Typical fuel rods in a boiling water reactor.
A fuel rod is a long, slender tube in which nuclear fuel (fissionable material), such as uranium-235, surrounded by cladding material, such as zirconium, is inserted into a reactor. Fuel rods are assembled into bundles called fuel elements or fuel assemblies, which are loaded individually into the reactor core.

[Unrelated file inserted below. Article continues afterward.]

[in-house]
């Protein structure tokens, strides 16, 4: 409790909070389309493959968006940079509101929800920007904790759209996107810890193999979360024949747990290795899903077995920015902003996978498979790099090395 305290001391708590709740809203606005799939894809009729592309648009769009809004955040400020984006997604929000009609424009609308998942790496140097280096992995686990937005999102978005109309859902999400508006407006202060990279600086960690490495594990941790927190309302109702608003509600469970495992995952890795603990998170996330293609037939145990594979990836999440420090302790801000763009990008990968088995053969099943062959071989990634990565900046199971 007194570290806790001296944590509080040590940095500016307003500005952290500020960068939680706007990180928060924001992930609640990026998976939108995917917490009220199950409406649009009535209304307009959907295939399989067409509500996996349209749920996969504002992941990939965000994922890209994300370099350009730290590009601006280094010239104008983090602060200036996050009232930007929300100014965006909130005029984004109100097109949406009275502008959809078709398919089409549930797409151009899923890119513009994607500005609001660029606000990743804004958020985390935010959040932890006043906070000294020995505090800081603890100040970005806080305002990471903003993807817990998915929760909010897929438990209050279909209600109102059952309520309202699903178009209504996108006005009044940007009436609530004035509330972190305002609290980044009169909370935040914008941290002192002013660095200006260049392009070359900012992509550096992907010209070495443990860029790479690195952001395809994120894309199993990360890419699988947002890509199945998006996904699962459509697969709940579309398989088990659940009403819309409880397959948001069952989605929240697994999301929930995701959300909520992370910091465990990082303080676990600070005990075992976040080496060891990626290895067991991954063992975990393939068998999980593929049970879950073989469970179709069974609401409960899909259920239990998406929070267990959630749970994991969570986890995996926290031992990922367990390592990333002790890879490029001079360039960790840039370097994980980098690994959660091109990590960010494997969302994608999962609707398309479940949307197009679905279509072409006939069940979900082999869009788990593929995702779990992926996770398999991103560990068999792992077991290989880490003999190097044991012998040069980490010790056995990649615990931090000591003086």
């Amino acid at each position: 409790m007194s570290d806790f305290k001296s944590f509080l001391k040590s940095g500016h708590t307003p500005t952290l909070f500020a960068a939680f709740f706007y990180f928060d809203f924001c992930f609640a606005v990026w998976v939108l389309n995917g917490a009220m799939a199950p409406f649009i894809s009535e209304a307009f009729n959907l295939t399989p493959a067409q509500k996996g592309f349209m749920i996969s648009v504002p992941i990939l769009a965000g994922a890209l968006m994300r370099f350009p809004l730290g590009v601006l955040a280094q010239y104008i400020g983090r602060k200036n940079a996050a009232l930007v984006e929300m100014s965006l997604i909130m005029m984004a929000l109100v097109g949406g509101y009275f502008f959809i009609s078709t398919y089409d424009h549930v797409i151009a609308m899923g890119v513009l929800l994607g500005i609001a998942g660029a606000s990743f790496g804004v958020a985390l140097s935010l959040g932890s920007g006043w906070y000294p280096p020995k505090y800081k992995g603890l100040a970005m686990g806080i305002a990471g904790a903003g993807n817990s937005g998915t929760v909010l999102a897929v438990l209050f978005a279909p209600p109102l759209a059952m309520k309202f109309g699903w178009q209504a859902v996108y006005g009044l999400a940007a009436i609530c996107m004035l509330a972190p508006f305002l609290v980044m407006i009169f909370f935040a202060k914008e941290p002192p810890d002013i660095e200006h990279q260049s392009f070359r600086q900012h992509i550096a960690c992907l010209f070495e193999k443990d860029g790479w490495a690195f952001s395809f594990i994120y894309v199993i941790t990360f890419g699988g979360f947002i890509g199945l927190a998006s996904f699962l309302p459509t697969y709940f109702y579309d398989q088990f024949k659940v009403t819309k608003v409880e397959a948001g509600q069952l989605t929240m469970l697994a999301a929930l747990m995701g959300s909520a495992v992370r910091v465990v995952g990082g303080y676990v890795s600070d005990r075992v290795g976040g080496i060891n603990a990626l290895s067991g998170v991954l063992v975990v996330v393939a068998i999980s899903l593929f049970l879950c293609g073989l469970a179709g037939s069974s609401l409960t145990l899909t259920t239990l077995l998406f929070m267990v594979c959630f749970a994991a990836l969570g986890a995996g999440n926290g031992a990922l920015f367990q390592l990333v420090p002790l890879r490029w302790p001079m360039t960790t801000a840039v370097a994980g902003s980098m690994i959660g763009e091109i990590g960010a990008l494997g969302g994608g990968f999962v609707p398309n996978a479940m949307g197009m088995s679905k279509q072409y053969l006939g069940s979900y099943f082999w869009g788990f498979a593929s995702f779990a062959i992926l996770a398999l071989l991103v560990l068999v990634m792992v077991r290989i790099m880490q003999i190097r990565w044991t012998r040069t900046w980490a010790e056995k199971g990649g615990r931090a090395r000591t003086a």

The rods must be surrounded by coolant, otherwise temperatures can rise to levels hot enough to melt metallic components over a prolonged period. This opens the possibility of a serious meltdown, in which molten, highly radioactive material from the reactor core falls through the floor of the containment vessel and into the ground below.